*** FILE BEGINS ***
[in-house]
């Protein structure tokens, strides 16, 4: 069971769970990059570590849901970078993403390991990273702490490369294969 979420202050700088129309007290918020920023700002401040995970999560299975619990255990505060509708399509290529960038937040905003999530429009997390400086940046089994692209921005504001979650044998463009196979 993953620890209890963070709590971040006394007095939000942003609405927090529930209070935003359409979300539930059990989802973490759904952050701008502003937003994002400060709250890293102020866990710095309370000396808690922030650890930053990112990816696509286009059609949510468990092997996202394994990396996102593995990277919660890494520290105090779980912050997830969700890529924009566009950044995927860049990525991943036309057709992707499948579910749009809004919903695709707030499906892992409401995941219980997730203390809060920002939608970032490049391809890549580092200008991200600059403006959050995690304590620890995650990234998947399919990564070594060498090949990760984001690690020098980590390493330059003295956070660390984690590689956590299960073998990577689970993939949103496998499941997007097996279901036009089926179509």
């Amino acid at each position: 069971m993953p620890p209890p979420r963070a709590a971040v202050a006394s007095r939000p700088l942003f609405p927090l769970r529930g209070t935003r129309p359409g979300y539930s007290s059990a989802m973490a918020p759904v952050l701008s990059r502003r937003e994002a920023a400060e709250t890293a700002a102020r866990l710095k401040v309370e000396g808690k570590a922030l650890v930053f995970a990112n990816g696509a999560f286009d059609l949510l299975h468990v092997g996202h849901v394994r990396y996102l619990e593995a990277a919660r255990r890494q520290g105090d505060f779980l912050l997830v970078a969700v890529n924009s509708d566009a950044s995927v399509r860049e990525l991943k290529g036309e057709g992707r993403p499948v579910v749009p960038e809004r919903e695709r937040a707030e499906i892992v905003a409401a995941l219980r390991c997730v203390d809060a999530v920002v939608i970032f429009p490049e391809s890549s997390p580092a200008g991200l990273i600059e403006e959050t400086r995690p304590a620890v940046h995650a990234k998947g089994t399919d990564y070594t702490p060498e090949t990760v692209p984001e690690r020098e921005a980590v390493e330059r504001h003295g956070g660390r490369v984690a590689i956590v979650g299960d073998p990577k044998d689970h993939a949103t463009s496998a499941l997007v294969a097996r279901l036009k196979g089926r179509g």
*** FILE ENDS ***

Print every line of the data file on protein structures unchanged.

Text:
[in-house]
């Protein structure tokens, strides 16, 4: 069971769970990059570590849901970078993403390991990273702490490369294969 979420202050700088129309007290918020920023700002401040995970999560299975619990255990505060509708399509290529960038937040905003999530429009997390400086940046089994692209921005504001979650044998463009196979 993953620890209890963070709590971040006394007095939000942003609405927090529930209070935003359409979300539930059990989802973490759904952050701008502003937003994002400060709250890293102020866990710095309370000396808690922030650890930053990112990816696509286009059609949510468990092997996202394994990396996102593995990277919660890494520290105090779980912050997830969700890529924009566009950044995927860049990525991943036309057709992707499948579910749009809004919903695709707030499906892992409401995941219980997730203390809060920002939608970032490049391809890549580092200008991200600059403006959050995690304590620890995650990234998947399919990564070594060498090949990760984001690690020098980590390493330059003295956070660390984690590689956590299960073998990577689970993939949103496998499941997007097996279901036009089926179509």
């Amino acid at each position: 069971m993953p620890p209890p979420r963070a709590a971040v202050a006394s007095r939000p700088l942003f609405p927090l769970r529930g209070t935003r129309p359409g979300y539930s007290s059990a989802m973490a918020p759904v952050l701008s990059r502003r937003e994002a920023a400060e709250t890293a700002a102020r866990l710095k401040v309370e000396g808690k570590a922030l650890v930053f995970a990112n990816g696509a999560f286009d059609l949510l299975h468990v092997g996202h849901v394994r990396y996102l619990e593995a990277a919660r255990r890494q520290g105090d505060f779980l912050l997830v970078a969700v890529n924009s509708d566009a950044s995927v399509r860049e990525l991943k290529g036309e057709g992707r993403p499948v579910v749009p960038e809004r919903e695709r937040a707030e499906i892992v905003a409401a995941l219980r390991c997730v203390d809060a999530v920002v939608i970032f429009p490049e391809s890549s997390p580092a200008g991200l990273i600059e403006e959050t400086r995690p304590a620890v940046h995650a990234k998947g089994t399919d990564y070594t702490p060498e090949t990760v692209p984001e690690r020098e921005a980590v390493e330059r504001h003295g956070g660390r490369v984690a590689i956590v979650g299960d073998p990577k044998d689970h993939a949103t463009s496998a499941l997007v294969a097996r279901l036009k196979g089926r179509g």